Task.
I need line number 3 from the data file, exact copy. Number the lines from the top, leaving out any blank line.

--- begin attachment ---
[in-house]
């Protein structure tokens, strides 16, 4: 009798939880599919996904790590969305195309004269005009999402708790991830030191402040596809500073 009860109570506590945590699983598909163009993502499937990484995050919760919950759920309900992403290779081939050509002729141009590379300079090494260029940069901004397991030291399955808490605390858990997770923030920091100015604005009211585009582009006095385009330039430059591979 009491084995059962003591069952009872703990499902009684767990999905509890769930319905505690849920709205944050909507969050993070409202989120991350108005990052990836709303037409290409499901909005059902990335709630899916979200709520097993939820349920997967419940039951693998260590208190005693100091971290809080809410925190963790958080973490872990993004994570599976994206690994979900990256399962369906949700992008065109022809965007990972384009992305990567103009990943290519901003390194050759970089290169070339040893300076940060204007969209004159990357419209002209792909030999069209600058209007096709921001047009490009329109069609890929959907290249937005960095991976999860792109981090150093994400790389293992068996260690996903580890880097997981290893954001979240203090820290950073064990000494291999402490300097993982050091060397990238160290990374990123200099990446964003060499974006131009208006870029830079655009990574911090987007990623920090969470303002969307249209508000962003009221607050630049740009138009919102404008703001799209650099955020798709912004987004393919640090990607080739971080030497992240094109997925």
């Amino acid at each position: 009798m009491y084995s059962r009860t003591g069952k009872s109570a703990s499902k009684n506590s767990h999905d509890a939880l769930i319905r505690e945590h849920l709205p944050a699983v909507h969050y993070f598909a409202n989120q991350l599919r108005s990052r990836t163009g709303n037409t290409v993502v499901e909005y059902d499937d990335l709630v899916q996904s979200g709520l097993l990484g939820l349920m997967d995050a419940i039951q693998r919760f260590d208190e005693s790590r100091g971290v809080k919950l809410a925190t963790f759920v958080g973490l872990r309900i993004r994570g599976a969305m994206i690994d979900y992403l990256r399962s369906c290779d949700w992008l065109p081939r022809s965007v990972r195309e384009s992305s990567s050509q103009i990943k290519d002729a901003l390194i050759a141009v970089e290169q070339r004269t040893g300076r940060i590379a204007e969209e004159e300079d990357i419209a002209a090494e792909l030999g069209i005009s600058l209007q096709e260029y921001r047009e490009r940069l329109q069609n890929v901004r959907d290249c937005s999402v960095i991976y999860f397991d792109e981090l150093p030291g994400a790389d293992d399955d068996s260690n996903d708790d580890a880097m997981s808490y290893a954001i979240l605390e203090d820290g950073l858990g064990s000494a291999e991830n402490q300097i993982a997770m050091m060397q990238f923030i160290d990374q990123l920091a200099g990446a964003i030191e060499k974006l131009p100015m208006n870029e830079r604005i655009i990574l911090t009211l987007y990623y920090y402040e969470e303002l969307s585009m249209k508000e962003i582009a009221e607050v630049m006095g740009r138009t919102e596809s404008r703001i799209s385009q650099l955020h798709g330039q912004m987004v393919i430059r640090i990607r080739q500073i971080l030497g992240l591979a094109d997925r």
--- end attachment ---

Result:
């Amino acid at each position: 009798m009491y084995s059962r009860t003591g069952k009872s109570a703990s499902k009684n506590s767990h999905d509890a939880l769930i319905r505690e945590h849920l709205p944050a699983v909507h969050y993070f598909a409202n989120q991350l599919r108005s990052r990836t163009g709303n037409t290409v993502v499901e909005y059902d499937d990335l709630v899916q996904s979200g709520l097993l990484g939820l349920m997967d995050a419940i039951q693998r919760f260590d208190e005693s790590r100091g971290v809080k919950l809410a925190t963790f759920v958080g973490l872990r309900i993004r994570g599976a969305m994206i690994d979900y992403l990256r399962s369906c290779d949700w992008l065109p081939r022809s965007v990972r195309e384009s992305s990567s050509q103009i990943k290519d002729a901003l390194i050759a141009v970089e290169q070339r004269t040893g300076r940060i590379a204007e969209e004159e300079d990357i419209a002209a090494e792909l030999g069209i005009s600058l209007q096709e260029y921001r047009e490009r940069l329109q069609n890929v901004r959907d290249c937005s999402v960095i991976y999860f397991d792109e981090l150093p030291g994400a790389d293992d399955d068996s260690n996903d708790d580890a880097m997981s808490y290893a954001i979240l605390e203090d820290g950073l858990g064990s000494a291999e991830n402490q300097i993982a997770m050091m060397q990238f923030i160290d990374q990123l920091a200099g990446a964003i030191e060499k974006l131009p100015m208006n870029e830079r604005i655009i990574l911090t009211l987007y990623y920090y402040e969470e303002l969307s585009m249209k508000e962003i582009a009221e607050v630049m006095g740009r138009t919102e596809s404008r703001i799209s385009q650099l955020h798709g330039q912004m987004v393919i430059r640090i990607r080739q500073i971080l030497g992240l591979a094109d997925r």